The 3 popular approaches to family ministry that churches use today have their strengths and weaknesses. Find out what they are.
Family Ministry Approach #1: Common Curriculum
One strategy many churches use is to attempt to unite families around common curriculum. Working within the traditional age-based Sunday school model, all the children study the same Scripture in their separate classes. The lesson is adapted for the developmental level of each family member. Some curricula go as far as offering adult Sunday school classes where parents study the same Scripture as their children. All of these curricula supply take-home resources for parents to lead faith conversations in the home.
A common set of lessons makes the task of talking about faith much simpler. Imagine having four kids who learned three different Bible lessons at Sunday school. You’d need an organizing system just to keep the faith conversation straight. A common curriculum lets a parent talk to all children at the same time, and each child is able to add their own ideas.
Some Bible lessons are more teachable to older children than younger. Some curricula attempt to walk entire families chronologically through the Bible. This means that tough Bible teachings like “The Stoning of Stephen” have to be adapted for 2-year-olds when exposure to this particular lesson could wait several more years.
Family Ministry Approach #2. Shared Experiences
A second strategy is to host shared family events. This model draws from the Disney approach of creating compelling experiences that appeal to parents and children.
Churches that use this strategy create a fun hour of worship and learning that engages the entire family. Quality worship and drama teams pull families in and teach a Bible truth, which, if applied, has the potential to strengthen everyone. When the experience is over, the parent is given enough take-home resources to continue the faith conversation at home until the next shared experience.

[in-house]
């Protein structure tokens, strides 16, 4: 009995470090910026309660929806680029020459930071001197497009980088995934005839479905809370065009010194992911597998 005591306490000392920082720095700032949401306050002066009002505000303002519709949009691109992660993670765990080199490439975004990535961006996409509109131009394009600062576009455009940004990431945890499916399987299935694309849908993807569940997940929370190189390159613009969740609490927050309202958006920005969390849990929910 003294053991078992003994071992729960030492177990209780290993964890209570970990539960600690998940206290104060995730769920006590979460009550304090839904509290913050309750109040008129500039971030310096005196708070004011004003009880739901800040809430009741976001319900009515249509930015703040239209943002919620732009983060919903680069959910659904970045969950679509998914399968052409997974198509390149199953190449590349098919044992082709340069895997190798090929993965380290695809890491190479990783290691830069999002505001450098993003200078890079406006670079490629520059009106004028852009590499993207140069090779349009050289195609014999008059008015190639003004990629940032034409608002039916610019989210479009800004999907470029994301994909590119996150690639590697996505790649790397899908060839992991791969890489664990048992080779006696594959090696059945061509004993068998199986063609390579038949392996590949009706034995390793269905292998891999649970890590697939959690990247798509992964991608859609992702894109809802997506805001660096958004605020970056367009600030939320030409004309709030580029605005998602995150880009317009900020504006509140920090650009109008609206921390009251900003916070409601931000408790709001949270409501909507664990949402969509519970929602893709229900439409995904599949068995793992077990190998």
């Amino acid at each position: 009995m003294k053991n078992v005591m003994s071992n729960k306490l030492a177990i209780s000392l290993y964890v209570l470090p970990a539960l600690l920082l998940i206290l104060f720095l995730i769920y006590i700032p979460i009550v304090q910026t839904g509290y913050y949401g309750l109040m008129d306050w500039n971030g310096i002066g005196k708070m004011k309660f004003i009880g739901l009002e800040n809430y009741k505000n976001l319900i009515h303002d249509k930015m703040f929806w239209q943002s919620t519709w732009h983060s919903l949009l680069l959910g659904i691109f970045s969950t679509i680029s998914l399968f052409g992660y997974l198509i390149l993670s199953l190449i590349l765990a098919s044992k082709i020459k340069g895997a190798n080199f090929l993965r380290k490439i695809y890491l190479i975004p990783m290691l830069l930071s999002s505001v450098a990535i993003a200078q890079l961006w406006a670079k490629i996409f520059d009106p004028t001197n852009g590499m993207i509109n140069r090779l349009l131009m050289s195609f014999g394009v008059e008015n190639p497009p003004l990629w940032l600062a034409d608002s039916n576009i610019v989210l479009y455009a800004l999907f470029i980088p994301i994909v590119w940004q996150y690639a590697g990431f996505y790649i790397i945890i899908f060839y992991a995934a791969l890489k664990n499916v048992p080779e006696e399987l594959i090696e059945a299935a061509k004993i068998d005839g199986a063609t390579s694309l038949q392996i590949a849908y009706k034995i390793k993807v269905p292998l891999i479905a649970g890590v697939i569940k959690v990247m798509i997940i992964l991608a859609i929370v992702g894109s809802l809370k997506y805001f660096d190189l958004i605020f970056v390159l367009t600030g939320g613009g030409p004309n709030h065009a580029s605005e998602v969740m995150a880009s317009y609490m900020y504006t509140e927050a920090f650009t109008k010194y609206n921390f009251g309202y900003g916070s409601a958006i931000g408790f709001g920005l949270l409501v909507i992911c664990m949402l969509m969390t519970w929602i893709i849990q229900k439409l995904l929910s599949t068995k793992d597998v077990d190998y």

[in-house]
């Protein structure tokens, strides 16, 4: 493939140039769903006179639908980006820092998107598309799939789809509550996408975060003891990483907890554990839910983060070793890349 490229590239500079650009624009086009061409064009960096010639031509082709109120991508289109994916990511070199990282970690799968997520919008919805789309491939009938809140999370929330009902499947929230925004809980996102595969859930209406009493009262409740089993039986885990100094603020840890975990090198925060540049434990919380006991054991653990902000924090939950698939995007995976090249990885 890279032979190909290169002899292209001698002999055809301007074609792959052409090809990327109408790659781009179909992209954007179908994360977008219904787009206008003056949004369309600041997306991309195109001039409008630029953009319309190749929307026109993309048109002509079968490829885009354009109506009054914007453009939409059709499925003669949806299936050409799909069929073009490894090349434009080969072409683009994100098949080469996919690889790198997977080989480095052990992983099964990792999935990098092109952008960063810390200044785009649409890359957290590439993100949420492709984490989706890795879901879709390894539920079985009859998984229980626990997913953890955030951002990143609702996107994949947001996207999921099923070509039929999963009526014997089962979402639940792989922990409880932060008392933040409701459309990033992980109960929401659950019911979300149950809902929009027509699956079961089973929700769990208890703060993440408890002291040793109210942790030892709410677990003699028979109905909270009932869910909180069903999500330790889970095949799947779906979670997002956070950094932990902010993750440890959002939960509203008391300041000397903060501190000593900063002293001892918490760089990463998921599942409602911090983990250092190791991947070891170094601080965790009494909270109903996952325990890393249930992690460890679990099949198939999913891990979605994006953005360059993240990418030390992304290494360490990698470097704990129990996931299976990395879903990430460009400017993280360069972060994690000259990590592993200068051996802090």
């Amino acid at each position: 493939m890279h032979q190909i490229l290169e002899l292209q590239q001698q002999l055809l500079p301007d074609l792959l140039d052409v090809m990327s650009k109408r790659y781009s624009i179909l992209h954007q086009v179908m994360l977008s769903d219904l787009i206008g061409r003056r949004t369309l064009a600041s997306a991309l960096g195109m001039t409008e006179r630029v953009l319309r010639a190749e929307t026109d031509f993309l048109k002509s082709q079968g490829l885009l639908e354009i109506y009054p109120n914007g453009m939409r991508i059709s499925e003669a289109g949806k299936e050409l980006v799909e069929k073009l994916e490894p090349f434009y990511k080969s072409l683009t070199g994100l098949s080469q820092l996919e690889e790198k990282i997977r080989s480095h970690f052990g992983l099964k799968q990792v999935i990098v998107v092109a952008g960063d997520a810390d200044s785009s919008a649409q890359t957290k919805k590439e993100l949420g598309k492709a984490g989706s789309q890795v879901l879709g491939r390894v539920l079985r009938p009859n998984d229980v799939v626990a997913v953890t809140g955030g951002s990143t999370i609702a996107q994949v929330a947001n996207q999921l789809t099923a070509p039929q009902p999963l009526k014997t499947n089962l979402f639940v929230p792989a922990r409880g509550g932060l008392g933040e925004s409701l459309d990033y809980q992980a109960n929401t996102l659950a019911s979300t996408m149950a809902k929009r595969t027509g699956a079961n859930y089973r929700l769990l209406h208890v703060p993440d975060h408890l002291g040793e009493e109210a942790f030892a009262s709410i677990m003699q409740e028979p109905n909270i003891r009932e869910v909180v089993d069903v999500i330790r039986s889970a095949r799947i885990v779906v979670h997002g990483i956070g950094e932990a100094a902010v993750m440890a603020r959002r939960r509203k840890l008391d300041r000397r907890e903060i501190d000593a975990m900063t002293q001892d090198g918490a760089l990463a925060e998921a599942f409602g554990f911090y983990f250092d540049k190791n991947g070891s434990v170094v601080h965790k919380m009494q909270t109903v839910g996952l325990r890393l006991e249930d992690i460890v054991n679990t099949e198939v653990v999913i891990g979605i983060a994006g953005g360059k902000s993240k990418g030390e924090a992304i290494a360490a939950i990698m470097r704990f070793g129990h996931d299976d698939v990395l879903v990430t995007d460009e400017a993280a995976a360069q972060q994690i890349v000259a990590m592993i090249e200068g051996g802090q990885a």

Having a shared experience helps parents bridge the “What’d you learn at church today?” question because the family was together. The high-energy shared experiences are momentum-builders that can elevate the value of children’s and family ministries in the church.
It takes a lot of time, financial resources, and volunteers to pull off these events with regularity and keep the excellence level high. With the “show” aspect of this shared experience, families rarely-if ever-have an opportunity to share a conversation, which would be a great addition to this model. Some churches struggle to find a common time where most of their families are free to attend these productions.
Family Ministry Approach #3: Common Milestones
Lastly, a third strategy is to unite families around common faith milestones. There are a handful of times during the raising of kids where families have high interest in spiritual input (Baby Dedication, Bible Presentation, Preparing for Adolescence, to name a few.) At these strategic junctures, the church provides families with training and celebrations to help parents lead their children through these spiritual transitions.
This strategy acknowledges how families are different. At the same time, it also enables the family ministry to position itself to provide aid at the time of greatest need. This model capitalizes on the times that parents are most open to training-right before a milestone celebration. The milestone strategy is sustainable and won’t burn out parents. It helps parents catch a vision for parenting over the long haul.
Vision dwindles and needs to be replenished every 30 days. However, the milestones are years apart from each other. Pastors who use this strategy will need to consider additional means of keeping the vision for spiritual parenting in front of parents.
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